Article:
I am so hoping for a cold snap, ice and snow, maybe even a good old blizzard to give this area some winter character!  Because if it does, this will be exactly where I am taking my camera.  Spring rains should make them roar and then early December will find me right back here hoping for fall colors at their peak and the falls flowing.

Adding such a place to the local areas I can photograph is a fantastic find.  One that I will get many Saturday's of visits out of.  I am not sure how I overlooked it but it makes me want to do even more exploration around town and see what else I might be missing.

See more images from the West Fork in the Trinity River section of my website Galleries.

Trinity River Galleries

Monday, December 26, 2011

Fall Colors on the West Fork

 Fall on the West Fork of the Trinity River.

The Trinity River starts where the Clear Fork and the West Fork meet at downtown Fort Worth.  I live along the Clear Fork and spend most of my photograph around town time along the banks of the Clear Fork.  It is a magnificent river that I have chronicled in this blog before.  

Having some great locations on the Clear Fork within a five minute walk of where I live means I have really overlooked the potential of the West Fork for a long time.  This year I started spending more time along the West Fork if for no other reason than to expand the local areas available to me to photograph.  Between looking at Google Maps and riding my bike along the Trinity Trails, I started to find some areas worth further exploration.  This past month I started to visit some of those areas as fall colors reached north Texas.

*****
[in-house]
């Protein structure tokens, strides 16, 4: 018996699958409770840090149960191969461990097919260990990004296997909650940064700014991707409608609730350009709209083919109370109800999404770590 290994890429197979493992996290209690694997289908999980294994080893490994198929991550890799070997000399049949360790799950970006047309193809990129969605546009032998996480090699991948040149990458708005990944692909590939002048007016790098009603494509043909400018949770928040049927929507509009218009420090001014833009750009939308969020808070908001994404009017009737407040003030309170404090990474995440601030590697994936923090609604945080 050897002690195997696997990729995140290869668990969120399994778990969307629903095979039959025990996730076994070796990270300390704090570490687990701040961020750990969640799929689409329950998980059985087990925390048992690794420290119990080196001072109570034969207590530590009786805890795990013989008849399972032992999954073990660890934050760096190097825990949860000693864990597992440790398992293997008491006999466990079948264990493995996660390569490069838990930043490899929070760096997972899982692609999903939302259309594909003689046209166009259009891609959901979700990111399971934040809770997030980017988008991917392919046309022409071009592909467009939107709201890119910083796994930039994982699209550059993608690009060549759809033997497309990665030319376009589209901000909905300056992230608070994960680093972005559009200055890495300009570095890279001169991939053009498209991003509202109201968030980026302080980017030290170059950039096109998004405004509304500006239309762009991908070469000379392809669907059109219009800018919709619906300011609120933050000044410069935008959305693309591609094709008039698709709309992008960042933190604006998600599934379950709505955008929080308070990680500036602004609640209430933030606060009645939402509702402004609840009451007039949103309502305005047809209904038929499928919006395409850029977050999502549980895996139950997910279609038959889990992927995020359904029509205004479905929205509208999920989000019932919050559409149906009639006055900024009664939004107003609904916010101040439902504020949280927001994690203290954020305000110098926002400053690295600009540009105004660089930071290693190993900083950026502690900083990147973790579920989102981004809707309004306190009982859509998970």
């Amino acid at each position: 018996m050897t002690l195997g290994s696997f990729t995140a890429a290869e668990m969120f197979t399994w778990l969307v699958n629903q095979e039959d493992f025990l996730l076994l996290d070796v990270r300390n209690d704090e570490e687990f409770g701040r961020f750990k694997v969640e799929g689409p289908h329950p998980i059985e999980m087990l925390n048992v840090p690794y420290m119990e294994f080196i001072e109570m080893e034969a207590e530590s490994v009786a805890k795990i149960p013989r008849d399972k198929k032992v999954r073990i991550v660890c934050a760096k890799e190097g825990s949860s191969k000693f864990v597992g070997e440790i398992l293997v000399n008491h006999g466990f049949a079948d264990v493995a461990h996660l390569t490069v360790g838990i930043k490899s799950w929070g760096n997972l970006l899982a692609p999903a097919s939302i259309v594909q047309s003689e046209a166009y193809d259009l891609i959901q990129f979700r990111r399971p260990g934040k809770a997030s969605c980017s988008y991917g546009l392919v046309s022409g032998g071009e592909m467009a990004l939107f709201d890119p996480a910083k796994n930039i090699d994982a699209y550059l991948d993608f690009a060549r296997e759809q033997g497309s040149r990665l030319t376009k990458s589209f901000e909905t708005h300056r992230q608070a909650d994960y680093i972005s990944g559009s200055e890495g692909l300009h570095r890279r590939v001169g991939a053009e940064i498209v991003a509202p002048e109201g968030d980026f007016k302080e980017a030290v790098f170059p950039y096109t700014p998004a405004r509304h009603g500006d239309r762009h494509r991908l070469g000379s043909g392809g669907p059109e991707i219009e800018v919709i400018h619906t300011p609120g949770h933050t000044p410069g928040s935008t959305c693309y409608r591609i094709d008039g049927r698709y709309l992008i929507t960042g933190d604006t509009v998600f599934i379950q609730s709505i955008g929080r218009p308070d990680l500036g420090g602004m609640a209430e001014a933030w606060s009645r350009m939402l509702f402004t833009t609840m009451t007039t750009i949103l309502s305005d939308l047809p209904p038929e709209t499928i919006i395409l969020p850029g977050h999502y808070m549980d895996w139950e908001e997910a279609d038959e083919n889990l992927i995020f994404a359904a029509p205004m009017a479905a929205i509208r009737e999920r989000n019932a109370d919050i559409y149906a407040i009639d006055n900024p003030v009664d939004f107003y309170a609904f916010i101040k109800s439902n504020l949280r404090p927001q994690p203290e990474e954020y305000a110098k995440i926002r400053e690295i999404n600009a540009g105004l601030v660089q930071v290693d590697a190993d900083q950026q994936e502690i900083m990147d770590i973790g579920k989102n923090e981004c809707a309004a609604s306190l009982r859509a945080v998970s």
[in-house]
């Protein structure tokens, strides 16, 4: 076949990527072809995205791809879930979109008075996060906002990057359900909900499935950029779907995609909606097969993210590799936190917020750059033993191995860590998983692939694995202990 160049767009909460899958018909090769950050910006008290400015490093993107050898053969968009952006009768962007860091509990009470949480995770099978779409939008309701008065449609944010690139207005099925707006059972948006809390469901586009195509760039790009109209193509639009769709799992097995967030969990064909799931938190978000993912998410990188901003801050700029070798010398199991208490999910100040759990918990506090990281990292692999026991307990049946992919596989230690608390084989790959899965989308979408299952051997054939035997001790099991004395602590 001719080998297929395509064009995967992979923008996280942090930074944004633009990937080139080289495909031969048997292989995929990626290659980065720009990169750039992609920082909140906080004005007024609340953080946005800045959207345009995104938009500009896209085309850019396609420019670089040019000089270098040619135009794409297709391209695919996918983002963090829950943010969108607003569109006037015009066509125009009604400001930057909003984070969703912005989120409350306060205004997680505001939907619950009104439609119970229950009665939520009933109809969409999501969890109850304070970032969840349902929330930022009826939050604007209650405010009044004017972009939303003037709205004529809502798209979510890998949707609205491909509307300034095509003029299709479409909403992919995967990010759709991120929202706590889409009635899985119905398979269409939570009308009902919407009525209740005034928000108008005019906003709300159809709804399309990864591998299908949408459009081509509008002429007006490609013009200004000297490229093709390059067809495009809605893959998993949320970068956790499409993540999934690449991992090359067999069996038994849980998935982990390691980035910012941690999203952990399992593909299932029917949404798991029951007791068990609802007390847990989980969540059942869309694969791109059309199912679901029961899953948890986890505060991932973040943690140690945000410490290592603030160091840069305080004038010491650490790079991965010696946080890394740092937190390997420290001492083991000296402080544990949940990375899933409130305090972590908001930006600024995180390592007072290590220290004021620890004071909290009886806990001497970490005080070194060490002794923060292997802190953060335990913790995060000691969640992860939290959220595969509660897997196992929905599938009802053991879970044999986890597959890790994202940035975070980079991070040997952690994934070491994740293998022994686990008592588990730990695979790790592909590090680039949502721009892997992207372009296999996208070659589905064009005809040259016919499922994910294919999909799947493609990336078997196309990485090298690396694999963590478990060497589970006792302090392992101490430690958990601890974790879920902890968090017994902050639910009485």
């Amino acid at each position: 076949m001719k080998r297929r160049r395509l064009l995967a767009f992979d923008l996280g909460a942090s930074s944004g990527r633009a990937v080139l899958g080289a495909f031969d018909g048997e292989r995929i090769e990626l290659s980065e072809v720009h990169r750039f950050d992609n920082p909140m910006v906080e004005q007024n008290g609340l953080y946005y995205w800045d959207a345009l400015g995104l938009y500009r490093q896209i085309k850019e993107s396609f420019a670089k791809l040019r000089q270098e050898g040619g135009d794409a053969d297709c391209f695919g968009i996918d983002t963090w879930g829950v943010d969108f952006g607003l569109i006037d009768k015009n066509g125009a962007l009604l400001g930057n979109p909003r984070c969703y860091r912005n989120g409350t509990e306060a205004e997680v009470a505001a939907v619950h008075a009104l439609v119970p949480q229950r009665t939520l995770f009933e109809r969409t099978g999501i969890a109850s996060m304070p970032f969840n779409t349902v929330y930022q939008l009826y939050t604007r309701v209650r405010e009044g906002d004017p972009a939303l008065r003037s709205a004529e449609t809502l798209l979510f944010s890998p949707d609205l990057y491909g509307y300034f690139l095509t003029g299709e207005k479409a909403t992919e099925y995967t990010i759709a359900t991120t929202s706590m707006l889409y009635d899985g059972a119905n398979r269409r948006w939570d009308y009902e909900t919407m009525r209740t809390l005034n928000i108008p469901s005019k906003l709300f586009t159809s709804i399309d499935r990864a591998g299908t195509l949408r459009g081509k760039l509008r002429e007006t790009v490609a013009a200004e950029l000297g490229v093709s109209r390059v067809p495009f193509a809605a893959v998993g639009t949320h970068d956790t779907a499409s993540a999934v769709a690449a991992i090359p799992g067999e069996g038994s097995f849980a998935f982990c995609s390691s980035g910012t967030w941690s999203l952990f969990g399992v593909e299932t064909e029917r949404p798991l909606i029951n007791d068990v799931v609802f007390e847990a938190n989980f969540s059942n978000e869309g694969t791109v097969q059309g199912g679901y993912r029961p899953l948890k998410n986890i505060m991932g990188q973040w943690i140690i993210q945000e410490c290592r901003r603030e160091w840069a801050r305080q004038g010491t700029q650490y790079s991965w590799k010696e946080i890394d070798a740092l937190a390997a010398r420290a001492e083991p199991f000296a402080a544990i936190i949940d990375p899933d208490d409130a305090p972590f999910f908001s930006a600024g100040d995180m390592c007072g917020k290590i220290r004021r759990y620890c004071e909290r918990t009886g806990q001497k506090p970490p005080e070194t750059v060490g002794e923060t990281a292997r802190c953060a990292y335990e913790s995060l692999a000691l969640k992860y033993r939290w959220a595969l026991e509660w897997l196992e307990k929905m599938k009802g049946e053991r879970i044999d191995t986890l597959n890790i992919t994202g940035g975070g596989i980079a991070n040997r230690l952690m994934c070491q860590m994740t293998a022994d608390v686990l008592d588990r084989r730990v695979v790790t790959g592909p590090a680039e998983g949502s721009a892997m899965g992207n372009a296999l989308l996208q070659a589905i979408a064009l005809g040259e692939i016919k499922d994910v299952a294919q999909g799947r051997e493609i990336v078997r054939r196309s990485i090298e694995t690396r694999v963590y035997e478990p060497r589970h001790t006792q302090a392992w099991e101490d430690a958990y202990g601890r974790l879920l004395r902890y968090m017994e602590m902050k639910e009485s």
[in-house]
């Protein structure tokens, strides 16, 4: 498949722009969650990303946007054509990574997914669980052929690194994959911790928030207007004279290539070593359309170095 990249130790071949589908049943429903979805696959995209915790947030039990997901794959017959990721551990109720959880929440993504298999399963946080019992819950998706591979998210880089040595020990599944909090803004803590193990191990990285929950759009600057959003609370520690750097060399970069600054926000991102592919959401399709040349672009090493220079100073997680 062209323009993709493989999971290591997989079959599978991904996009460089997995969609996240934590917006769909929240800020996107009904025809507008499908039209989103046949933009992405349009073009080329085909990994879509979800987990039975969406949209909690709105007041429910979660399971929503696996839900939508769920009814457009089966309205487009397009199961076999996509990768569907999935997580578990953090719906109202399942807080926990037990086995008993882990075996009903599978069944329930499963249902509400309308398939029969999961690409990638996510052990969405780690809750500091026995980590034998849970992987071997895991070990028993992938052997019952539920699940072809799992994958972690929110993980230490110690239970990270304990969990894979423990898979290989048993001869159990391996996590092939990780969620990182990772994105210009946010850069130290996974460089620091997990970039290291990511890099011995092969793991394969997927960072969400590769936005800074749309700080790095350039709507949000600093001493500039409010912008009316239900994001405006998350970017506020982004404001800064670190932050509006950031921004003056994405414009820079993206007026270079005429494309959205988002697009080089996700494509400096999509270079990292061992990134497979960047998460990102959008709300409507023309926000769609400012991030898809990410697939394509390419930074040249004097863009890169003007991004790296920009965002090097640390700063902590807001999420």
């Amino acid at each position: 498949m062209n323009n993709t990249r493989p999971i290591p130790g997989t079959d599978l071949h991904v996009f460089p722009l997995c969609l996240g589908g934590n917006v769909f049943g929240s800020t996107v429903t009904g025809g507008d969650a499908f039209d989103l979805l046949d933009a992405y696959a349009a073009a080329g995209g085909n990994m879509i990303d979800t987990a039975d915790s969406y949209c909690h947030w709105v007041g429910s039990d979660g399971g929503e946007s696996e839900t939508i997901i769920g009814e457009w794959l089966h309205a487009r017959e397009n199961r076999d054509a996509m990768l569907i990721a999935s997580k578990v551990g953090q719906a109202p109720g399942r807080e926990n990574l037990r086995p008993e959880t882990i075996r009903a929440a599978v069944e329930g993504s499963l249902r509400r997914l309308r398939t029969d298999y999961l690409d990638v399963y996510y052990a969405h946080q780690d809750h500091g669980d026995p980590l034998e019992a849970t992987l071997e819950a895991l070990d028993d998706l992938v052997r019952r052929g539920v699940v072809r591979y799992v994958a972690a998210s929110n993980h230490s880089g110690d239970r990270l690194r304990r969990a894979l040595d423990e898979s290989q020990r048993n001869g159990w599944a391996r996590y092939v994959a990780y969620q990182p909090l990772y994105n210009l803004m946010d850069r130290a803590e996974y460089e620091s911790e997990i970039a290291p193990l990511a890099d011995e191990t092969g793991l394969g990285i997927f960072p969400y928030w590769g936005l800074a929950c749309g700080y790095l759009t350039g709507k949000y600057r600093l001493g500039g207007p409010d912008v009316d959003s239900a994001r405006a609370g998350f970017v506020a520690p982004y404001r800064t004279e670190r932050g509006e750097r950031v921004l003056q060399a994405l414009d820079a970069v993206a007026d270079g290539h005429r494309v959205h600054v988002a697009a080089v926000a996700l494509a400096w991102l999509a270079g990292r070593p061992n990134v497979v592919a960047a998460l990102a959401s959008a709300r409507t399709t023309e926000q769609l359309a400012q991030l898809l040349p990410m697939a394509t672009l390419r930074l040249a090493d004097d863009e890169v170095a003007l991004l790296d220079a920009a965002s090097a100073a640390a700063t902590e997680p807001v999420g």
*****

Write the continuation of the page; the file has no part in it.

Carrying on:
Wow, I have ever been missing some neat areas!  After just a couple of visits it only reaffirms the idea that you sure can find great locations anywhere-even where you live.  I wrote about that idea in an article over at NatureScapes Network and it still surprises me how true it really is.  You can see the article here Home Town Nature Photography Article

Here are just a couple of images of the fall color and the fog that I found in a park that is smack dab in the city of Fort Worth.